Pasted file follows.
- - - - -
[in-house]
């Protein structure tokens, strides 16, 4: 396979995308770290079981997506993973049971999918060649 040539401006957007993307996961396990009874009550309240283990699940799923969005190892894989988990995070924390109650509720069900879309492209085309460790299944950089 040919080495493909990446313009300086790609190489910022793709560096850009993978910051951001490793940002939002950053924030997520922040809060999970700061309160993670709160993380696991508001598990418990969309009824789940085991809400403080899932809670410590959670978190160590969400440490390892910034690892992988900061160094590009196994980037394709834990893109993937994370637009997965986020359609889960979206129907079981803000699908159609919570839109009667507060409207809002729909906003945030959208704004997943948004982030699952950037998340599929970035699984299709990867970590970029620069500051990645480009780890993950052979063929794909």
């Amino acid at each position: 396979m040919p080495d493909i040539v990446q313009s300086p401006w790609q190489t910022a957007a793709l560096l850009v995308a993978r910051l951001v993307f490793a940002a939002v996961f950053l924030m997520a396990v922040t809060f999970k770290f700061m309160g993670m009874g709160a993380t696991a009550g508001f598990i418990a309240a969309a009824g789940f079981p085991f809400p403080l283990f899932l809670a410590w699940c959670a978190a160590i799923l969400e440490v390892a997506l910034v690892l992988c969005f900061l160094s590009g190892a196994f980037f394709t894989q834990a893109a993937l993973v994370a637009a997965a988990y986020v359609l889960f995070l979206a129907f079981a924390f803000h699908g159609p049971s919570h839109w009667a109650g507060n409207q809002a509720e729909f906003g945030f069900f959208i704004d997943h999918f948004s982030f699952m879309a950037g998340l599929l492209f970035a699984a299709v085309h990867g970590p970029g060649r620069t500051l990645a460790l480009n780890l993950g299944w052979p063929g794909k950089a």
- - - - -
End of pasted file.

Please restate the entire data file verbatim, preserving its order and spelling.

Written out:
[in-house]
């Protein structure tokens, strides 16, 4: 396979995308770290079981997506993973049971999918060649 040539401006957007993307996961396990009874009550309240283990699940799923969005190892894989988990995070924390109650509720069900879309492209085309460790299944950089 040919080495493909990446313009300086790609190489910022793709560096850009993978910051951001490793940002939002950053924030997520922040809060999970700061309160993670709160993380696991508001598990418990969309009824789940085991809400403080899932809670410590959670978190160590969400440490390892910034690892992988900061160094590009196994980037394709834990893109993937994370637009997965986020359609889960979206129907079981803000699908159609919570839109009667507060409207809002729909906003945030959208704004997943948004982030699952950037998340599929970035699984299709990867970590970029620069500051990645480009780890993950052979063929794909």
């Amino acid at each position: 396979m040919p080495d493909i040539v990446q313009s300086p401006w790609q190489t910022a957007a793709l560096l850009v995308a993978r910051l951001v993307f490793a940002a939002v996961f950053l924030m997520a396990v922040t809060f999970k770290f700061m309160g993670m009874g709160a993380t696991a009550g508001f598990i418990a309240a969309a009824g789940f079981p085991f809400p403080l283990f899932l809670a410590w699940c959670a978190a160590i799923l969400e440490v390892a997506l910034v690892l992988c969005f900061l160094s590009g190892a196994f980037f394709t894989q834990a893109a993937l993973v994370a637009a997965a988990y986020v359609l889960f995070l979206a129907f079981a924390f803000h699908g159609p049971s919570h839109w009667a109650g507060n409207q809002a509720e729909f906003g945030f069900f959208i704004d997943h999918f948004s982030f699952m879309a950037g998340l599929l492209f970035a699984a299709v085309h990867g970590p970029g060649r620069t500051l990645a460790l480009n780890l993950g299944w052979p063929g794909k950089a």